“Not since Golda Meir wanted everyone to make and write ‘Exodus’ has there been so much activity,” Ben Silverman, founder and CEO of Electus and the former co-chairman of NBC Entertainment, said in a recent interview.
“I do think there’s a renaissance happening,” said Sherry Lansing, the former studio chief of Paramount Pictures.
Read the rest of the story here.
Read Part 2: Doing (show)business with Israel here.
February 5, 2012 | 12:10 pm
Posted by Danielle Berrin
Don’t be fooled by the ardent Americana on display in the Oscar-nominated homage to silent film, because the only thing not utterly Jewish about “The Artist” is its abstention from dialogue.
The film is in fact the product of a Jewish troika that includes director Michel Hazanavicius, producer Thomas Langmann and movie kingpin Harvey Weinstein.
When I met Hazanavicius for a short interview the other day (he was between lunch and a spot on Piers Morgan), I was surprised to learn that he is the child of both parents and grandparents who survived the Nazi occupation of France during World War II. He seemed at ease discussing it, though his answers were sometimes cursory.
“In France, it’s really different the way you live. It’s a non-religious country,” he explained. “So the public space is not religious; religion is a private thing.”
Not in Hollywood, I told him.
“Here I know that there’s no problem. I mean, I’m not ashamed of being Jewish, but I am also not proud.”
Before you get excited, dear Jewish readers, consider the context. Because language barrier aside, I understood what he meant. He wasn’t being judgmental about his Judaism—in fact, he emailed afterward, “I’m very proud of being Jewish but I’m very private about it, and I respect all religions”—but he simply wasn’t raised with a substantive Judaism. His inheritance was a Judaism of trauma; his parents spent the formative years of their childhood hiding from the Nazis. The war changed everything. The Holocaust left scars… and silence.
“My grandparents didn’t talk,” Hazanavicius said. “There’s a lot of things that you can’t say. You know some of [my relatives] came back from the concentration camps and they tried to say…”
But something is lost in translation.
Hazanavicius goes on to tell me that his parents and grandparents avoided the camps because they were politically connected. When whispered conversations became ominous, they immediately made plans to flee Paris. In the countryside, his grandparents had no recourse but to protect their children by disavowing their Judaism. Hazanavicius recalled that one grandfather, a French resistance fighter, “told all his [Jewish] friends: ‘Don’t go register yourself as Jewish people. Don’t do it, just don’t do it. Don’t wear the yellow star.’”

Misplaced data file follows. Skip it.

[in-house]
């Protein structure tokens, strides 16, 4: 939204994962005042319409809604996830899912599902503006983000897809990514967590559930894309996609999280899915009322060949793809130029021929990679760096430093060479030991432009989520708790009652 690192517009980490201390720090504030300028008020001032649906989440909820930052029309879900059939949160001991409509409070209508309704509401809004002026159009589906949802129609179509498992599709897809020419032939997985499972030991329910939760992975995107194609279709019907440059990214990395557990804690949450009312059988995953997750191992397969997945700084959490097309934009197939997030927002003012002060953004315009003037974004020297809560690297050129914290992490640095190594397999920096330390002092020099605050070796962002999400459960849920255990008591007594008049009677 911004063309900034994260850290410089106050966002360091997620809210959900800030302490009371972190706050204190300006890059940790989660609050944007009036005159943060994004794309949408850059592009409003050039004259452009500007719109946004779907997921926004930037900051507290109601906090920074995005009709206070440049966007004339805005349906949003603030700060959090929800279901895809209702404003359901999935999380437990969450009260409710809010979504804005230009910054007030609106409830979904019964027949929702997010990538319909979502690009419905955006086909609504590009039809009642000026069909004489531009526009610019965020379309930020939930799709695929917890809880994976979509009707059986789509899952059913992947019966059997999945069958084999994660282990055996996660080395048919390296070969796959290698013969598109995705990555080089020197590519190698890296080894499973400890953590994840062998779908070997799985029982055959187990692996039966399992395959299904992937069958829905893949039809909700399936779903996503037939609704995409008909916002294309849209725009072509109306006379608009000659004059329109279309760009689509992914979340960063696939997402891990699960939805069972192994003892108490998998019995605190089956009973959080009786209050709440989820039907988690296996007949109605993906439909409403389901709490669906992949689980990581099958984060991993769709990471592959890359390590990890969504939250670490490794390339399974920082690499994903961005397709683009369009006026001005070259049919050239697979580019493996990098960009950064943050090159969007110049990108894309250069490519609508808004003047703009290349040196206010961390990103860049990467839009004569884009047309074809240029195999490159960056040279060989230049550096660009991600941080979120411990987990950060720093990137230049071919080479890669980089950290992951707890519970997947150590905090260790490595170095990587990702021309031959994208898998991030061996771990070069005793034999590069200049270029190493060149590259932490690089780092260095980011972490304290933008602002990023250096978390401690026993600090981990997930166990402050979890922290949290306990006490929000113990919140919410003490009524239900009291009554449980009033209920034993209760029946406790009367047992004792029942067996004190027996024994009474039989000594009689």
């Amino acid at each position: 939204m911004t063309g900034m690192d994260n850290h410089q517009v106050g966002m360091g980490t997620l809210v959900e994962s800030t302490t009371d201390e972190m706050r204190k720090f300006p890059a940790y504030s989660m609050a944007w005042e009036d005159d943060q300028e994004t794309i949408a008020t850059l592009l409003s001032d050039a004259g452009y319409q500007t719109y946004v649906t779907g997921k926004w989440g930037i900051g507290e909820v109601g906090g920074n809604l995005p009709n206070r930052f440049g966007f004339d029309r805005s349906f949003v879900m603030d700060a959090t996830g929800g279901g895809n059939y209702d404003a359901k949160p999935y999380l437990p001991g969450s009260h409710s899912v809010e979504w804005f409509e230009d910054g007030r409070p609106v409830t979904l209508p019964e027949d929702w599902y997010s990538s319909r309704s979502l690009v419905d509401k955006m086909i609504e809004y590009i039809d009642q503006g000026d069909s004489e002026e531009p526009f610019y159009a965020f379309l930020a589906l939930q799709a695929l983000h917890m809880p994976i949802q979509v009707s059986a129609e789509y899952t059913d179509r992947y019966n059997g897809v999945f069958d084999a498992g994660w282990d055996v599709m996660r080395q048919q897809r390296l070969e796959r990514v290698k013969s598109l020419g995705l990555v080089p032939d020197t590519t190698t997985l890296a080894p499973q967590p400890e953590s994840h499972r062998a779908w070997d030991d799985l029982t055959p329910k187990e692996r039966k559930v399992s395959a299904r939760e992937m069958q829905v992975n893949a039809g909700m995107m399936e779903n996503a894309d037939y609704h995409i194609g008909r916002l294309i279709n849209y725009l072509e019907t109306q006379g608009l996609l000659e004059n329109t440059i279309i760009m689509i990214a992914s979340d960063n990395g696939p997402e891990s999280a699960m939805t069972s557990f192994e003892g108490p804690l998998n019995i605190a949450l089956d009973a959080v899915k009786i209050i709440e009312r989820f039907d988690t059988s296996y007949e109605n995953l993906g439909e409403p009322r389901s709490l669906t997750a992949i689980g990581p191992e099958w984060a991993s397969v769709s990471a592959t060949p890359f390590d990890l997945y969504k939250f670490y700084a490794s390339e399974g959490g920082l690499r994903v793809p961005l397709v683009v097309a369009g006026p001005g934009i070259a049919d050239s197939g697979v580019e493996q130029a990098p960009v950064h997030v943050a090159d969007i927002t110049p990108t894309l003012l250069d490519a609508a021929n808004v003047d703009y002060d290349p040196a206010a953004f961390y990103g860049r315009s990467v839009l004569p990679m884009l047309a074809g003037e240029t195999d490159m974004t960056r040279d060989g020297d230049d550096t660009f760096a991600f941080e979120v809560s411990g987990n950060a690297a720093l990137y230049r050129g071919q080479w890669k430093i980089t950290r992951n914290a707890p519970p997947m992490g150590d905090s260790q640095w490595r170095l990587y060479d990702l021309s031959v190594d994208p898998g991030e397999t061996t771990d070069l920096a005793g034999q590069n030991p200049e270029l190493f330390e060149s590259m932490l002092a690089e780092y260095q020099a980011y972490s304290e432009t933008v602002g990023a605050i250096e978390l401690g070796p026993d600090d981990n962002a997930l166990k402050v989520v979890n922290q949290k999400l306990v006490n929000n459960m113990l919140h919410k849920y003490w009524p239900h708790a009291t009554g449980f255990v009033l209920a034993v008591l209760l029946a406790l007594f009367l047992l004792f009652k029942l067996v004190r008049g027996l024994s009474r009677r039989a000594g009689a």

And this is a Jewish story. It is one in a long, unending thread in a tradition of storytelling that had to endure a moment of silence but is again finding its voice. Funny how a silent movie, in the words of the poet Walt Whitman, can “contain multitudes.”
On Friday, Langmann, the film’s producer and the son of French director Claude Berri whom French President Nicolas Sarkozy called, “the most legendary figure of French cinema” told the New York Post’s Page Six that he and Hazanavicius shared an “emotional connection” beyond the film. Berri, who was the son of a Polish Jewish father and Romanian Jewish mother made his first film, “The Two of Us,” a story about a French-Jewish boy sent to the country to hide from the Nazis.
“The Artist” itself, I pointed out to Hazanavicius, is a story about transformation – a central message of the Jewish tradition. I’m only a little embarrassed to add that I actually sat in that wine bar weaving metaphors about “The Artist” and the Exodus story. From slavery to freedom, from degradation to dignity…!
He probably thought I was crazy.
And yet, he told Charlie Rose almost the same thing: “To me the story is more about how a man, a human being, has to adapt himself in a transition period. And, how when your world is changing, you have to face that period.”
No red carpets in the desert (though Oscar would be thrilled to know there were indeed golden statues).
“I think all the history of the Jewish people is about adaptation,” Hazanavicius told me. “Because for so many so many years, like 2000 years, they were a people that didn’t have any country, so they had to adapt themselves to protect themselves. How do you continue to be what you are but also live with other cultures? That’s the bipolar issue of being Jewish.”
Simon Wiesenthal Center founder Rabbi Marvin Hier told the New York Times’ Michael Cieply he saw in the film a moral tale about human evolution:
In “The Artist” Rabbi Hier detects the story of a man, Jean Dujardin’s George Valentin, who wrestles with a universal question: What do you do when the lights go out?
“You can either cry about it and make demands,” he said. Or, like Valentin, you can retool yourself. “In the end he finds love, he learns to become a dancer,” said the rabbi, who recalled a passage in Psalms about stretching one’s allotted years to 80, 90 or more by showing inner strength.
Transformation. Adaptation. Retooling. Through silence, “The Artist” teaches the power of communicating without words, the power that lies in a look, a gesture, a dance. But it is also a story about change, the need to adjust when the things we most rely on disappear. And the answer it offers is in reinvention and return, to words, to stories, to the universal language of love.